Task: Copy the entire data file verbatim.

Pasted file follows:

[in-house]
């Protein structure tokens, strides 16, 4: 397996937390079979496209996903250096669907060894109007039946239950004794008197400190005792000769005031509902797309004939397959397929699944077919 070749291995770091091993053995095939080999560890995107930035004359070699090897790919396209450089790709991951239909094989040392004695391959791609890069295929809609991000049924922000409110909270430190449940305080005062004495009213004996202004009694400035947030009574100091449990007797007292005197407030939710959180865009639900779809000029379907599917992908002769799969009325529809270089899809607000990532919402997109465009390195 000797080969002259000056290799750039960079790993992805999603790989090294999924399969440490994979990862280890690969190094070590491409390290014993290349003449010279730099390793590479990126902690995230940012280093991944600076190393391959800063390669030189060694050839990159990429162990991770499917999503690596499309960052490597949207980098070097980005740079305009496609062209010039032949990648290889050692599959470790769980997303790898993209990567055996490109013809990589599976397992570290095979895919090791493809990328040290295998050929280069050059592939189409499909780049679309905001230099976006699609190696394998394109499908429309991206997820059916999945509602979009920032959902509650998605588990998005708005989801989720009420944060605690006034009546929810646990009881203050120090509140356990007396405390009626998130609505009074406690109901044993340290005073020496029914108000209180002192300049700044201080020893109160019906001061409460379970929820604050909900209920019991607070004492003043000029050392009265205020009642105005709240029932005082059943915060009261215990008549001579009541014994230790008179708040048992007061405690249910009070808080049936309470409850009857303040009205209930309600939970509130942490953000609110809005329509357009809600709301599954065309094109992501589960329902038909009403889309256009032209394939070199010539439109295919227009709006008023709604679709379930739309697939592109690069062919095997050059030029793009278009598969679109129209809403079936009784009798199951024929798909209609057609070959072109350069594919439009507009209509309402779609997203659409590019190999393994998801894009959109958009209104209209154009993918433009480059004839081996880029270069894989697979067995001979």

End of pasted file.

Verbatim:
[in-house]
């Protein structure tokens, strides 16, 4: 397996937390079979496209996903250096669907060894109007039946239950004794008197400190005792000769005031509902797309004939397959397929699944077919 070749291995770091091993053995095939080999560890995107930035004359070699090897790919396209450089790709991951239909094989040392004695391959791609890069295929809609991000049924922000409110909270430190449940305080005062004495009213004996202004009694400035947030009574100091449990007797007292005197407030939710959180865009639900779809000029379907599917992908002769799969009325529809270089899809607000990532919402997109465009390195 000797080969002259000056290799750039960079790993992805999603790989090294999924399969440490994979990862280890690969190094070590491409390290014993290349003449010279730099390793590479990126902690995230940012280093991944600076190393391959800063390669030189060694050839990159990429162990991770499917999503690596499309960052490597949207980098070097980005740079305009496609062209010039032949990648290889050692599959470790769980997303790898993209990567055996490109013809990589599976397992570290095979895919090791493809990328040290295998050929280069050059592939189409499909780049679309905001230099976006699609190696394998394109499908429309991206997820059916999945509602979009920032959902509650998605588990998005708005989801989720009420944060605690006034009546929810646990009881203050120090509140356990007396405390009626998130609505009074406690109901044993340290005073020496029914108000209180002192300049700044201080020893109160019906001061409460379970929820604050909900209920019991607070004492003043000029050392009265205020009642105005709240029932005082059943915060009261215990008549001579009541014994230790008179708040048992007061405690249910009070808080049936309470409850009857303040009205209930309600939970509130942490953000609110809005329509357009809600709301599954065309094109992501589960329902038909009403889309256009032209394939070199010539439109295919227009709006008023709604679709379930739309697939592109690069062919095997050059030029793009278009598969679109129209809403079936009784009798199951024929798909209609057609070959072109350069594919439009507009209509309402779609997203659409590019190999393994998801894009959109958009209104209209154009993918433009480059004839081996880029270069894989697979067995001979």